I think that as a new city councilor, I had a hard time trying to figure out how I was supposed to fix all those big picture things. But I figured out—like a lot of people do—that it’s our job to do our part in our neighborhood and then build on that, build on that momentum. And I think that’s what you see Mayor Keller talking about, block by block. In the last couple of years, the mayor and I—and I give the mayor credit for this—we’ve worked from that perspective. When he came into office, he said to me, “show me what’s shovel ready in the International District, I want to catch them up,” a district where he had been the state senator. I told him that we need to show people that we [the city] take pride in our neighborhoods. So we invested $3 million in new sidewalks and streets in the Trumbull neighborhood. We wanted to show the community that we care; that improvement was a big step forward for the neighborhood and for the city’s image as a government that’s engaged with constituents.
Working at the neighborhood level seems to bring progress, right?
Last weekend we did a big park clean up at Phil Chacon Park. We had tons of volunteers and we also planted 100 trees in that neighborhood. We had 100 community volunteers working on that. We also had corporate volunteers from Coca-Cola and other companies, so we also got big organizations to care about a neighborhood that some thought of as lost. So if you can team up with the mayor, if you can engage other councilors and the citizens themselves, you can do what seem like small projects in a very big, effective way. If you look back at the the International District, where we’re challenged with violence and poverty, I’ll tell you that things are better. We’ve put $5 million in public investment into those neighborhoods during my first term in office. There’s a new library, new streets, new street lights. We have more cops in the International District now, too.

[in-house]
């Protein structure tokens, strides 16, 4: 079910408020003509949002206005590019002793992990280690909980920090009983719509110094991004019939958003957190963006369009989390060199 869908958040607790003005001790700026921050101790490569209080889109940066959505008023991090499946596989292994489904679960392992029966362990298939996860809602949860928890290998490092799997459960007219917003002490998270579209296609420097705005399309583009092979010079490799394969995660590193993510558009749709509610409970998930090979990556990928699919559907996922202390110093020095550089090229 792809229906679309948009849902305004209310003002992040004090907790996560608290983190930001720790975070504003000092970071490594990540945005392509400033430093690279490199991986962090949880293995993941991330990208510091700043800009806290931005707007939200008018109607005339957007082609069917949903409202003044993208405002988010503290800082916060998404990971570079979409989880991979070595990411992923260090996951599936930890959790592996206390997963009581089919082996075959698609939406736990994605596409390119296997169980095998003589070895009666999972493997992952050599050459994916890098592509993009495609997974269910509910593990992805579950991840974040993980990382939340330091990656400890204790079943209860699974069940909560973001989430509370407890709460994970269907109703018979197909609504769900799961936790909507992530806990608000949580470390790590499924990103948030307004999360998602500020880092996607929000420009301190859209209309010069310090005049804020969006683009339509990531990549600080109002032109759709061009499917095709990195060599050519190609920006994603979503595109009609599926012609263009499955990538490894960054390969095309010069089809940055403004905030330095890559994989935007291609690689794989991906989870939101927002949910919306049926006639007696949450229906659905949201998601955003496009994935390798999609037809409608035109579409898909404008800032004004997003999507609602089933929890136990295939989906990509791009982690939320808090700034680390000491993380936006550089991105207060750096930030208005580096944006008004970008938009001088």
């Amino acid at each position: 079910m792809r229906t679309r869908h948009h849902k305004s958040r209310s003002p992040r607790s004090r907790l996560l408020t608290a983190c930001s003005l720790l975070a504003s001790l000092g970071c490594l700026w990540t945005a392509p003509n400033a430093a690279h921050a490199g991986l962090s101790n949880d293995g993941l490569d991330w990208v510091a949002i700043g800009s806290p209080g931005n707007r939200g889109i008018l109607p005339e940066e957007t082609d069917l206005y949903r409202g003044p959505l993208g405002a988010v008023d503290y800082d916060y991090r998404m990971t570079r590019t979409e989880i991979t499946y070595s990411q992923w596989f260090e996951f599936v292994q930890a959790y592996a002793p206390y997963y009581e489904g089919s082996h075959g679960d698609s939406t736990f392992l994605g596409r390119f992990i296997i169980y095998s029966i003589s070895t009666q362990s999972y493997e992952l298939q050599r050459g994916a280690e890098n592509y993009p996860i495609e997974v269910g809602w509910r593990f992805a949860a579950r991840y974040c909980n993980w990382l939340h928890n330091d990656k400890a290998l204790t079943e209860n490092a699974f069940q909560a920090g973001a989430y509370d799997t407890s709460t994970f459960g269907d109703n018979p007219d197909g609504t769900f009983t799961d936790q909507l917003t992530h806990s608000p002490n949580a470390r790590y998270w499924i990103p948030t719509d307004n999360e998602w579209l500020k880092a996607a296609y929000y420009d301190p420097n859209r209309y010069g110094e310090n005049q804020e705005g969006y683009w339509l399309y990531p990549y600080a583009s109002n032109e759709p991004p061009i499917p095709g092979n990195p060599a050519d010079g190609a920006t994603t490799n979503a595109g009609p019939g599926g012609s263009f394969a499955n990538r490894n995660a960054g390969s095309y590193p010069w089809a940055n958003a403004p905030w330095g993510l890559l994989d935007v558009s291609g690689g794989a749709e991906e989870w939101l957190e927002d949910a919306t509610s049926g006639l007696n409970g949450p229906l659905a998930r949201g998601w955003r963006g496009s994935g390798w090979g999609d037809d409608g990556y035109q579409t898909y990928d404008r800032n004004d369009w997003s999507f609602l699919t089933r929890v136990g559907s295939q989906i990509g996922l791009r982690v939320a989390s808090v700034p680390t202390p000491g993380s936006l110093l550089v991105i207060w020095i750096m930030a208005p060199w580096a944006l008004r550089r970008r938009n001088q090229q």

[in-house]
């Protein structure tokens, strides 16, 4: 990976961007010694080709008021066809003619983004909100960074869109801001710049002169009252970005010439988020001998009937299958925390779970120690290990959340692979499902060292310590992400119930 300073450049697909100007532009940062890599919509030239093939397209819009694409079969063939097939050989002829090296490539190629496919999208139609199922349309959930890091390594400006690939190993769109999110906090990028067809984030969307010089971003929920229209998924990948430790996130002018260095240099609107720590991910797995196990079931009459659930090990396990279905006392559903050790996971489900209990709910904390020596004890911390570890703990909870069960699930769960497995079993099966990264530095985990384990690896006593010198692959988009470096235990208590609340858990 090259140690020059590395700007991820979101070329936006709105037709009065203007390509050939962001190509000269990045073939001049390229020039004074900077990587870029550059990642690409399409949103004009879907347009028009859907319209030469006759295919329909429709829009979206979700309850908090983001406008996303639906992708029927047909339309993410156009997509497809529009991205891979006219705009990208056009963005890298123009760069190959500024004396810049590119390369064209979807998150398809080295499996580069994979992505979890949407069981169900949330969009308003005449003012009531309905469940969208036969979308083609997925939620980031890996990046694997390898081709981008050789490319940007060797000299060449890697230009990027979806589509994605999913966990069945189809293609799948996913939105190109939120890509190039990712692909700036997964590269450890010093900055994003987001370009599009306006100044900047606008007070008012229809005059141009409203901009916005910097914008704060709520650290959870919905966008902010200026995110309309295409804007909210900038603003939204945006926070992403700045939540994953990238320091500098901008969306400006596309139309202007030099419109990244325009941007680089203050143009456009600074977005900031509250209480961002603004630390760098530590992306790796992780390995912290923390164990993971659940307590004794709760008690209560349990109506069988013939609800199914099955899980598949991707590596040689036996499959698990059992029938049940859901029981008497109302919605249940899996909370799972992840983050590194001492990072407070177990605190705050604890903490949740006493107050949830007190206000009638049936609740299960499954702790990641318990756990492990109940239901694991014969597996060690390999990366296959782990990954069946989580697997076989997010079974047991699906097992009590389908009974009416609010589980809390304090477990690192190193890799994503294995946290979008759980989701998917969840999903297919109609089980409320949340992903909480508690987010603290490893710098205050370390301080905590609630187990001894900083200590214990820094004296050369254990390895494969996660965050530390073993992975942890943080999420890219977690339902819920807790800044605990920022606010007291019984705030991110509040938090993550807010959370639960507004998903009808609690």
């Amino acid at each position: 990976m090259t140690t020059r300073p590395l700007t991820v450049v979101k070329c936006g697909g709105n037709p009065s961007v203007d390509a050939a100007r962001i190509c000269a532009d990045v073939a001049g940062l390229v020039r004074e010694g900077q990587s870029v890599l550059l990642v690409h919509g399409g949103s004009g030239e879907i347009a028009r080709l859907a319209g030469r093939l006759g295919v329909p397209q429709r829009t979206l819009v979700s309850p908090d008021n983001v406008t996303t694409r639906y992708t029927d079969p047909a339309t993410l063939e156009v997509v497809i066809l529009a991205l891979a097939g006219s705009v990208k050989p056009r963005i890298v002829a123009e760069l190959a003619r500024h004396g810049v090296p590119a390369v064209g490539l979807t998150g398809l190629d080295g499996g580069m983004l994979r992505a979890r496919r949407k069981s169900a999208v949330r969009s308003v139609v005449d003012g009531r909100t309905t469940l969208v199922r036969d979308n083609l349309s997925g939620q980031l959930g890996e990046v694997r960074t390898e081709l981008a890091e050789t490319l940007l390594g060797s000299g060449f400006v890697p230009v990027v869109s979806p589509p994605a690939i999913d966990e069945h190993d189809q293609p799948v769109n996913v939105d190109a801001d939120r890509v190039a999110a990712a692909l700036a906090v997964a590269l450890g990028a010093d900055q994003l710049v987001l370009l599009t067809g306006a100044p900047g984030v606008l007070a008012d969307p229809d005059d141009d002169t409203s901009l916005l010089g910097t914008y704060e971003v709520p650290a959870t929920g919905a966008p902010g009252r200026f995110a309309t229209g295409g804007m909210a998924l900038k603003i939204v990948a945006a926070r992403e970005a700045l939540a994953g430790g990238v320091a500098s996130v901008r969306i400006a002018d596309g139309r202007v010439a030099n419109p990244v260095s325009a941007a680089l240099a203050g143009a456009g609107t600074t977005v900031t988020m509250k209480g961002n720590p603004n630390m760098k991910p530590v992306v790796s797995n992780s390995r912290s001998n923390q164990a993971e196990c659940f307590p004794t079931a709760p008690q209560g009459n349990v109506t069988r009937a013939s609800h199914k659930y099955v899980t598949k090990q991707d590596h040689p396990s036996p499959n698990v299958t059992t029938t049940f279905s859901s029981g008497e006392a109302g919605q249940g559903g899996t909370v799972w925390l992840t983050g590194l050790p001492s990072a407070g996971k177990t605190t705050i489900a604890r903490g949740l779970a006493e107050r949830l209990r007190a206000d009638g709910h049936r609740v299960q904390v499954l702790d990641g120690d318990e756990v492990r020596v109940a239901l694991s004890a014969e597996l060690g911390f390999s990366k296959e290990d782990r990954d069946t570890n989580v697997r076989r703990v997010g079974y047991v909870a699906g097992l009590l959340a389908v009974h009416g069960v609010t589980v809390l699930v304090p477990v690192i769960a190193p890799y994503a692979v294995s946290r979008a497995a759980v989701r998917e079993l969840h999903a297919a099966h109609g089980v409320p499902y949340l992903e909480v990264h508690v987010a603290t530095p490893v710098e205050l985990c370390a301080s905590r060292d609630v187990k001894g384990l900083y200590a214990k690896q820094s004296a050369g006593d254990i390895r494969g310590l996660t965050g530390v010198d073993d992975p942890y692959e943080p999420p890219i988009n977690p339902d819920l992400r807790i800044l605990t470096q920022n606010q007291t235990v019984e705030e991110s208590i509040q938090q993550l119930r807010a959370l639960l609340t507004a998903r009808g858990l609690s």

Have these sorts of activities inspired others to embrace progressivism at its most basic levels?
Yes. Take the tree project. If you live in a neighborhood where there aren’t any trees anymore, where the sidewalks are all broken—it looks like nobody cares. But Councilor Benton, in his neighborhood, started a new program with Tree New Mexico to begin planting and replacing trees in older neighborhoods.
And that leads to a sense of civic pride which can ultimately translate to less crime and violence?
That’s right, it certainly can. People came out and started working on their block and met their neighbors. And kids at the schools learned how to plant trees and garden. It works. It’s a very small piece, but it was such a success that other neighborhoods in my district wanted to replicate what happened at Phil Chacon Park. We’ve had students at Van Buren Middle School, who live in Councilor Jones’ District, reach out and say they want to do the same thing at their school, in their neighborhood. I think we’re seeing a civic connection where people are looking for good ideas to help enact. This has now turned into the mayor’s latest proposal: to plant 100,000 trees in the city within 10 years.
Are these community-based changes and initiatives reflective of a larger progressive movement forward for the city?
Yes. The things that have the biggest impacts come from the community, and community policing is an example. We have new community response teams, partnerships with the county that for the first time that take social workers out to city parks to work on homelessness instead of just kicking people out. We also decriminalized marijuana. I think there’s opportunities there to say that not everything should be a police problem.
How long is it going to take to make Albuquerque better?
What you are seeing is a rebirth, it’s a new generation of this city in terms of how the city deals with itself. It will be a lengthy transition, but it will happen. We used to say “those are the Environment or Health Departments’ problems,” or “that’s the Street Department’s problem.” Now—and the mayor has done a really good job of this—now we’re saying okay, everyone literally sits around the same table and starts to look at these issues so we can all find a solution. So we can say that the Parks Department mows the grass in the park, but first we’ve got to get Environmental Health to come by and pick up the needles. But in order to stop the needles, we need to engage the county’s behavioral health people to provide psychological and addiction care. So we’re moving the issues back their root causes and not just attacking the symptoms. I know that sounds simple, but it’s not the way government has usually worked. It’s the way government should work.